Close modal
Fig. 3.

Predicted LY355703 Cmax and AUC as a function of dose.

Fig. 3.

Predicted LY355703 Cmax and AUC as a function of dose.

Close modal
Table 1

Patient demographics

No. of patients/evaluable 36/34 
Age, mean (range) (yrs) 55 (37–89) 
Sex, M/F 23/13 
Performance status 0/6 
 1/28 
 2/2 
Prior treatment  
 Chemotherapy 35 
 Radiation 15 
 None 
Tumor types  
 Renal 
 Lung, non-small cell 
 Head and neck 
 Colorectal 
 Sarcoma 
 Other 
No. of patients/evaluable 36/34 
Age, mean (range) (yrs) 55 (37–89) 
Sex, M/F 23/13 
Performance status 0/6 
 1/28 
 2/2 
Prior treatment  
 Chemotherapy 35 
 Radiation 15 
 None 
Tumor types  
 Renal 
 Lung, non-small cell 
 Head and neck 
 Colorectal 
 Sarcoma 
 Other 
Table 2

Dose escalation strategy

Dose (mg/m2)NNo. of cycles
Schedule 1   
 0.1 
 0.2 11 
 0.3 
 0.45 
 0.68 15 
 0.88 
 1.3 
 1.48 12 
 1.84 
 2.22 
Schedule 2   
 0.75 
 1.0 14 
Dose (mg/m2)NNo. of cycles
Schedule 1   
 0.1 
 0.2 11 
 0.3 
 0.45 
 0.68 15 
 0.88 
 1.3 
 1.48 12 
 1.84 
 2.22 
Schedule 2   
 0.75 
 1.0 14 
Table 3

Highest grade of LY355703 neurotoxicity in cycle 1

Dose (mg/m2)CTCa grade
N01234
Schedule 1       
 0.1–0.5    
 0.68    
 0.9–1.1     
 1.48   
 1.84     
 2.22     
Schedule 2       
 0.75    
 1.0 
Dose (mg/m2)CTCa grade
N01234
Schedule 1       
 0.1–0.5    
 0.68    
 0.9–1.1     
 1.48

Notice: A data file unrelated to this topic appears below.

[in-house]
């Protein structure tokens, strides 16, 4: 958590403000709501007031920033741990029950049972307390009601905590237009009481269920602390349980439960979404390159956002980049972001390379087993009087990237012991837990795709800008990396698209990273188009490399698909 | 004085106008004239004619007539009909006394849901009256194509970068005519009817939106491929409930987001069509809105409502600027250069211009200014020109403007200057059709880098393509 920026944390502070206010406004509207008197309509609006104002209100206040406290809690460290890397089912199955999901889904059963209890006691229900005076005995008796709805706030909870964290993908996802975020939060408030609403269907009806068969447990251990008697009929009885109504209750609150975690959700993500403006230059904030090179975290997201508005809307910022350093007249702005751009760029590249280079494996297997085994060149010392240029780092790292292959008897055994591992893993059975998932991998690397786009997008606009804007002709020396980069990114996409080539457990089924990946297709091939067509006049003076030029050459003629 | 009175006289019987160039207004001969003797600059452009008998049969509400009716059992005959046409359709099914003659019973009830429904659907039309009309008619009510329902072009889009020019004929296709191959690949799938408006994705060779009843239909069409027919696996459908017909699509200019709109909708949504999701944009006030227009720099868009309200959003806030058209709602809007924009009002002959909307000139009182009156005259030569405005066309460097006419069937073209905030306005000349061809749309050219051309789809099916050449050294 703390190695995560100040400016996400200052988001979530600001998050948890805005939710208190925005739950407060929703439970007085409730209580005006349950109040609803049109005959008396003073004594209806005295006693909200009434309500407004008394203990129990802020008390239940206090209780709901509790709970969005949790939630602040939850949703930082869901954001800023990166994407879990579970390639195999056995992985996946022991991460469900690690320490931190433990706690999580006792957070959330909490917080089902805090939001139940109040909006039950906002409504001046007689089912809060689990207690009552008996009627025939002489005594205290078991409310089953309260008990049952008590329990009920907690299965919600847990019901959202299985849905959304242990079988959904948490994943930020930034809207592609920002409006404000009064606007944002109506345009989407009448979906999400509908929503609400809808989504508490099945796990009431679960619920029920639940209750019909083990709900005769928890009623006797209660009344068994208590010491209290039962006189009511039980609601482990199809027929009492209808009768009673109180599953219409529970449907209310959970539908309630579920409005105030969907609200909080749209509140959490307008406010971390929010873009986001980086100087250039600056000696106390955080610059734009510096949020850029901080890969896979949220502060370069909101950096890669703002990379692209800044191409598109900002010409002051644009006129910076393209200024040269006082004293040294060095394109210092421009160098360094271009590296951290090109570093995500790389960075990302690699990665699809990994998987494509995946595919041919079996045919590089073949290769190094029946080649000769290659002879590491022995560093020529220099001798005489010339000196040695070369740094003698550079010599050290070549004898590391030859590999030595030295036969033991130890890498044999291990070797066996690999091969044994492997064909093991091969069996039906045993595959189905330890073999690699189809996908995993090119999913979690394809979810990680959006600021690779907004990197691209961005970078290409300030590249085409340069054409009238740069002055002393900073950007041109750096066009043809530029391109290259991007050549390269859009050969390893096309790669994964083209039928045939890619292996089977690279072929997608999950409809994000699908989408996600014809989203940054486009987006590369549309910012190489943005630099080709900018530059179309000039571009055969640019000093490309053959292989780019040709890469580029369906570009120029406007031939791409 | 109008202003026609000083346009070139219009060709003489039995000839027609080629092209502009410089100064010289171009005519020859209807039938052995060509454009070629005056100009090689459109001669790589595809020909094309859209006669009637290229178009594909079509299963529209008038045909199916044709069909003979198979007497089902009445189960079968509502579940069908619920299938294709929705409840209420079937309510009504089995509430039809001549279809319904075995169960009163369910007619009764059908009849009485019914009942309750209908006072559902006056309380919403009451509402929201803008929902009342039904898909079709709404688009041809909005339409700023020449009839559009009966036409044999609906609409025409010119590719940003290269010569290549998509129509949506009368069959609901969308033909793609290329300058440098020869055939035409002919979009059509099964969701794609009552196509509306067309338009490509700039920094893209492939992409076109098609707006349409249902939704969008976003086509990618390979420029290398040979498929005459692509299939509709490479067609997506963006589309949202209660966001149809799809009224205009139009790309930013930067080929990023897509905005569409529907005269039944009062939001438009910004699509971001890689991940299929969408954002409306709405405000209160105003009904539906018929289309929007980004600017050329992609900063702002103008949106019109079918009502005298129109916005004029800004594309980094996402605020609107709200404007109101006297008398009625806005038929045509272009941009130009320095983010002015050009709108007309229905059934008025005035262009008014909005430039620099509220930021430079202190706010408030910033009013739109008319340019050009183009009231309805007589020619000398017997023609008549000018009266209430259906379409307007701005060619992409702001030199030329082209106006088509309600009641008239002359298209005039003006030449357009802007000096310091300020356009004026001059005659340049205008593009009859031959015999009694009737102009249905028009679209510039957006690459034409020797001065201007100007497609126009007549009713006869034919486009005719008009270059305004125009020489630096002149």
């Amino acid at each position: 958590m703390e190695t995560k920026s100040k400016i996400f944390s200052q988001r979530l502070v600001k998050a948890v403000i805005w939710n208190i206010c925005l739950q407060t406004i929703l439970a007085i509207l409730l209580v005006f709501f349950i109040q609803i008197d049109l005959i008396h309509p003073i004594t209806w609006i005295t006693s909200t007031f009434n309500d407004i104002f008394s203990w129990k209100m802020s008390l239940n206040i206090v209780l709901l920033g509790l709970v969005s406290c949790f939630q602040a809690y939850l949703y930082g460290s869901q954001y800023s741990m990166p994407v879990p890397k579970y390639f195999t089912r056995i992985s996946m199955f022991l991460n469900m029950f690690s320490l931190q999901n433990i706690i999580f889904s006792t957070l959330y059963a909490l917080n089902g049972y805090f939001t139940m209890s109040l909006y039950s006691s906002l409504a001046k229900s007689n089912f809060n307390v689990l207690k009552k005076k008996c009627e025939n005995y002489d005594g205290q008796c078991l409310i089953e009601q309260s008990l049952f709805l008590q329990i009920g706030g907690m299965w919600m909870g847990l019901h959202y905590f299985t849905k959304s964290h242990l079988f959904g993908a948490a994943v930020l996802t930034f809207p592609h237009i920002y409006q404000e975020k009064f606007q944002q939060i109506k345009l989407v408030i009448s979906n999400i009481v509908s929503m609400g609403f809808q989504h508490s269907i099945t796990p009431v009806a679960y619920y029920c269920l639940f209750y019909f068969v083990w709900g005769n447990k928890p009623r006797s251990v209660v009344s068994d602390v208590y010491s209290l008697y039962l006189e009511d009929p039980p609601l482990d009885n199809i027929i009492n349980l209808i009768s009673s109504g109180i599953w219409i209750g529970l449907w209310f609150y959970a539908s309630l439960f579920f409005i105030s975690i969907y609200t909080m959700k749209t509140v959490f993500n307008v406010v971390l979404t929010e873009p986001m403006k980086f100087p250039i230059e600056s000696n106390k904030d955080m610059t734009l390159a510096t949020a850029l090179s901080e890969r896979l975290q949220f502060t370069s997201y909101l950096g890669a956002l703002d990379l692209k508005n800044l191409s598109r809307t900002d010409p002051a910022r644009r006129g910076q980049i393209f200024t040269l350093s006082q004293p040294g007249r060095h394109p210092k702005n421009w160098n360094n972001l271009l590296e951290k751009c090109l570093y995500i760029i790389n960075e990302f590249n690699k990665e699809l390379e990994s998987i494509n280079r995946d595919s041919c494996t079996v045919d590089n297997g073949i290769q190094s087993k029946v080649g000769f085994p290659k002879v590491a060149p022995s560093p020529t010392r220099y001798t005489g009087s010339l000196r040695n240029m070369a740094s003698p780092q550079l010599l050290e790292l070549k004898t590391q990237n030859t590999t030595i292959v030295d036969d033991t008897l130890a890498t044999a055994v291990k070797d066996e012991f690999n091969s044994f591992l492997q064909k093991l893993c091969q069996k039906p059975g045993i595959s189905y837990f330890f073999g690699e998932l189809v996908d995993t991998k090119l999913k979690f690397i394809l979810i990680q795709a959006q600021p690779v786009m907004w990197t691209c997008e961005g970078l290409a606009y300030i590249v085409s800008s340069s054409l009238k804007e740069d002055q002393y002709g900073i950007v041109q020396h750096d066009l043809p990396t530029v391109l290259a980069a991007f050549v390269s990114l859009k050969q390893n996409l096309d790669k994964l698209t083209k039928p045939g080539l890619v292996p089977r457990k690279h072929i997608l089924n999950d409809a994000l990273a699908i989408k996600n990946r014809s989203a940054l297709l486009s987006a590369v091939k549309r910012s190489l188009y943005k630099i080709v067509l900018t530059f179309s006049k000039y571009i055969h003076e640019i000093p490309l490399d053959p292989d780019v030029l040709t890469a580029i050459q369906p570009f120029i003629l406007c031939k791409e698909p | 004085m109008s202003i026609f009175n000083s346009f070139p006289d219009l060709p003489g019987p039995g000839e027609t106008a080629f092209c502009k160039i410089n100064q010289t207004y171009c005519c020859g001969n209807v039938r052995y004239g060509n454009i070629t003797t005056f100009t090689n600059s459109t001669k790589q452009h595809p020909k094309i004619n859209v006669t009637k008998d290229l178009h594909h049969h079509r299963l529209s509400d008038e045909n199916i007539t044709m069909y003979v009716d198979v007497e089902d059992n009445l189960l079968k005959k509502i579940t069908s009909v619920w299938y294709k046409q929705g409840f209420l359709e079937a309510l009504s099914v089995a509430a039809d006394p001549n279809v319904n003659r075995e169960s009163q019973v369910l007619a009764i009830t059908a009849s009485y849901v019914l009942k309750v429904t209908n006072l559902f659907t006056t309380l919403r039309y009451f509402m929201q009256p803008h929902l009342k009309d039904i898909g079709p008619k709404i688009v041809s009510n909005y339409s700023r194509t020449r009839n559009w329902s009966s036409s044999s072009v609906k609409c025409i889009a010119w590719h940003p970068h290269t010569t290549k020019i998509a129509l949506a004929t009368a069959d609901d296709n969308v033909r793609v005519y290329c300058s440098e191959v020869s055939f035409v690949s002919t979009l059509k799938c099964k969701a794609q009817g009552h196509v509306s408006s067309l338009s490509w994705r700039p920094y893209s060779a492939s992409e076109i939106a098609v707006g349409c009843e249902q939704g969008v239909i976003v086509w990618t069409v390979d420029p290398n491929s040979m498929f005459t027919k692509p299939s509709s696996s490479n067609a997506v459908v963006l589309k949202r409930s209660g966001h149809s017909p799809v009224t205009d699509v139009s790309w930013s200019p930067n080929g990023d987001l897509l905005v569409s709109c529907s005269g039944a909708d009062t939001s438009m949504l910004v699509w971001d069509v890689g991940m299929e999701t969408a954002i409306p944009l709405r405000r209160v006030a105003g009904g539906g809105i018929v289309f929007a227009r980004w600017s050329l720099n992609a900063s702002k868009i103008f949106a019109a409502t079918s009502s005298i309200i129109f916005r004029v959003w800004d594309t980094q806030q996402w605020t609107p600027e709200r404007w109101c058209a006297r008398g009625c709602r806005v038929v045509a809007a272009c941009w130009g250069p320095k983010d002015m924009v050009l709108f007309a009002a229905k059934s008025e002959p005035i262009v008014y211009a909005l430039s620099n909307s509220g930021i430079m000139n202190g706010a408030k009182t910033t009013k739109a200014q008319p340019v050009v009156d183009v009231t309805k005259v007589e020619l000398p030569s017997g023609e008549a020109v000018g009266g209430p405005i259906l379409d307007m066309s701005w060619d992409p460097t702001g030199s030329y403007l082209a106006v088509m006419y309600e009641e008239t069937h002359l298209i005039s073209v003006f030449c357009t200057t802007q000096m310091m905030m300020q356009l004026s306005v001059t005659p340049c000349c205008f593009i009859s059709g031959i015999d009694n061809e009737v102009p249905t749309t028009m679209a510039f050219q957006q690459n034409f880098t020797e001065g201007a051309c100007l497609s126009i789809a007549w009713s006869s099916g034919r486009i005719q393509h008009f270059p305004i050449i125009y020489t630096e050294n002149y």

1.84     
 2.22     
Schedule 2       
 0.75    
 1.0 
a

CTC, Common Toxicity Criteria.

Table 4

Summary of mean LY355703 pharmacokinetic parameter estimates

Parameter descriptionPopulationa estimate (% SEE)Interpatientb variability (% SEE)
Clearance   
 Parameter for CL (liters/h) 51.5 (6.4) 32% (38) 
 Effect of ALT on CLc −0.132 (84.1)  
 Effect of BSA on CLc 1.06 (43)  
  
 Parameter for V (liters) 131 (8.9) 39% (29) 
 Effect of BSA on Vd 1.93 (29)  
Residual error   
 Proportionale 51 (10)  
Parameter descriptionPopulationa estimate (% SEE)Interpatientb variability (% SEE)
Clearance   
 Parameter for CL (liters/h) 51.5 (6.4) 32% (38) 
 Effect of ALT on CLc −0.132 (84.1)  
 Effect of BSA on CLc 1.06 (43)  
  
 Parameter for V (liters) 131 (8.9) 39% (29) 
 Effect of BSA on Vd 1.93 (29)  
Residual error   
 Proportionale 51 (10)  
a

Pharmacokinetic database: 36 subjects; 287 observations. SEE, SE of the estimate.

b

Exponential error model; results represented as a percentage coefficient of variation.

c

\(CL\ {=}\ 51.5\ {\times}\ \left(\frac{ALT}{\mathrm{22.8}}\right)^{{-}0.13}\ {\times}\ \left(\frac{BSA}{1.84}\right)\ ^{1.06}\)

d

\(V\ {=}\ 131\ {\times}\ \left(\frac{BSA}{1.84}\right)^{1.93}\)

e

The difference between model-predicted cryptophycin plasma concentration and observed concentration was modeled as Cij = Csij × (1+ (εij)). The value includes intrasubject variability, model misspecification, and any errors in blood sampling (phlebotomy) times.